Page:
Unwrapping the Gift Economy
It has become popular to declare that we need to move to a gift economy, in which we share more freely and value community more deeply, and in which our relationships are less often money-based and transactional. Clearly, this is an important and appealing proposition. But there’s far more wrapped up in the concept than it may appear. To get to “the more beautiful world our hearts tell us is possible,” as Charles Eisenstein so eloquently implores, we’ll need to understand the full implications — and possibilities — behind the concept.
Often, the argument in favor of a gift economy begins with reference to its historical origins in hunter-gatherer societies. What is also needed is a full understanding of (1) why those societies were based on sharing and community, (2) why ours is not, and (3) what exactly we need to bring forward from the past if we want to have what they had, even in today’s vastly more complex reality. Without these insights, the idea of a gift economy will likely remain a utopian dream.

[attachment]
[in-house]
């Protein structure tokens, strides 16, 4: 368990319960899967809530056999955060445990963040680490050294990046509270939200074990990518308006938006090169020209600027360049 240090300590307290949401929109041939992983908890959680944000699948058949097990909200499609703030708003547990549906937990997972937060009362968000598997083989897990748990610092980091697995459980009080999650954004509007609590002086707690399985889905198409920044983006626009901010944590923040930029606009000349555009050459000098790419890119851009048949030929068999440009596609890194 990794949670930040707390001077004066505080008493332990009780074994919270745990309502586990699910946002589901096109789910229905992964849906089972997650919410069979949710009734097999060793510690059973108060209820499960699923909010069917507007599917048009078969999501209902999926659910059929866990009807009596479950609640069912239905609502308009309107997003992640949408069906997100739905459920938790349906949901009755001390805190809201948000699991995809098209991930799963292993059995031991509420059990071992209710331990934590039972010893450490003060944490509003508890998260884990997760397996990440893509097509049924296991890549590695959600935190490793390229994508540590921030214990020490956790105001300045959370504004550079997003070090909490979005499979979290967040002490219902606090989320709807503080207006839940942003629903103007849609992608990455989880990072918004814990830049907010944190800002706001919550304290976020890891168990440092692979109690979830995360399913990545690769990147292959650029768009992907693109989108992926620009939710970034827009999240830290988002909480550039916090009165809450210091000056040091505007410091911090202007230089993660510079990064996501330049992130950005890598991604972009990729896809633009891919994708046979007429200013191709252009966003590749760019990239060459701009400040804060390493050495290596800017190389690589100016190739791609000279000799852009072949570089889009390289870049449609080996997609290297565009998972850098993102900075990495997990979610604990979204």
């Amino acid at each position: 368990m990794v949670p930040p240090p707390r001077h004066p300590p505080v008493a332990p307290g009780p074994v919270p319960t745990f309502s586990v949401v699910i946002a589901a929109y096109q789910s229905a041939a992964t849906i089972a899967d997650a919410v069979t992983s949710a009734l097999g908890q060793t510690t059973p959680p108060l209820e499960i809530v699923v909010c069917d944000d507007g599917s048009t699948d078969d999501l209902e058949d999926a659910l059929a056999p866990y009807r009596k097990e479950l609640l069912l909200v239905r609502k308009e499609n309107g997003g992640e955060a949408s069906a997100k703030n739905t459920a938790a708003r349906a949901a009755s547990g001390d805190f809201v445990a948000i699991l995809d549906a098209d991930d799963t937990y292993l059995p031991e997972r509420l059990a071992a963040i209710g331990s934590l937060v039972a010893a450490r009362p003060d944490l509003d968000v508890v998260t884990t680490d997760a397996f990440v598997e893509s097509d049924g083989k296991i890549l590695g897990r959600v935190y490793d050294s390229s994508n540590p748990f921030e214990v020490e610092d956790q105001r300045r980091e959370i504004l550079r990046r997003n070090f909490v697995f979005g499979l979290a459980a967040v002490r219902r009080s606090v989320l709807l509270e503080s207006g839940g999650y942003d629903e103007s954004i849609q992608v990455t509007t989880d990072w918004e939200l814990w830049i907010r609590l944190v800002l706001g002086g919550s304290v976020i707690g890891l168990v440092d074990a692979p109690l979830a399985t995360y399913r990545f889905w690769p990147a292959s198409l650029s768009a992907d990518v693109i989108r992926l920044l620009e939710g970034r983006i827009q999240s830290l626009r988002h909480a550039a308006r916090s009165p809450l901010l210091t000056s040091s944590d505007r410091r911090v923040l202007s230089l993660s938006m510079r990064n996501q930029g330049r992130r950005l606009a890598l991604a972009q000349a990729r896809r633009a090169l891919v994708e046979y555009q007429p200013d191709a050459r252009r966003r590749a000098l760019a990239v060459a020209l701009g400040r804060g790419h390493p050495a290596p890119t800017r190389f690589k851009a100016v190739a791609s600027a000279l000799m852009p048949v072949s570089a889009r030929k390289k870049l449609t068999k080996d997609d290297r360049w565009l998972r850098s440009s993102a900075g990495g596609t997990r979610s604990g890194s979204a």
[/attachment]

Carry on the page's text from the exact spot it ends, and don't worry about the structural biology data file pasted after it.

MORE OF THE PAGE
Let’s start by taking a closer look at those historical origins.
In Stone Age Economics, economic anthropologist Marshall Sahlins explains that hunter-gatherer cultures (past and present) “trust in the abundance of nature’s resources” and share liberally without expectation of reciprocity. He calls them “the original affluent society,” in which “human material wants are finite and few, and technical means unchanging but on the whole adequate.” Indeed, Sahlins refers to this way of life as “the Zen road to affluence,” noting their happiness, high ratio of work-to-leisure time, and ease in fulfilling their needs and desires.
From these descriptions, it’s easy to understand why the concept of a gift economy has caught the imagination of so many.
Modern approximations of this way of being include the open-source software movement, mass co-created websites like Wikipedia, neighborhood tool-sharing initiatives, and, of course, loving families. In each of these examples, people share their time, knowledge and resources freely without expectation of something in return beyond a sense of community and contribution.
So why not extend the concept further to other areas of our lives? Or even to all areas of our lives?
There are two related challenges. First, approximating a gift economy isn’t the same as bringing out your inner hunter-gatherer. The Zen road to affluence is less about what you do and more about how you see yourself in the world.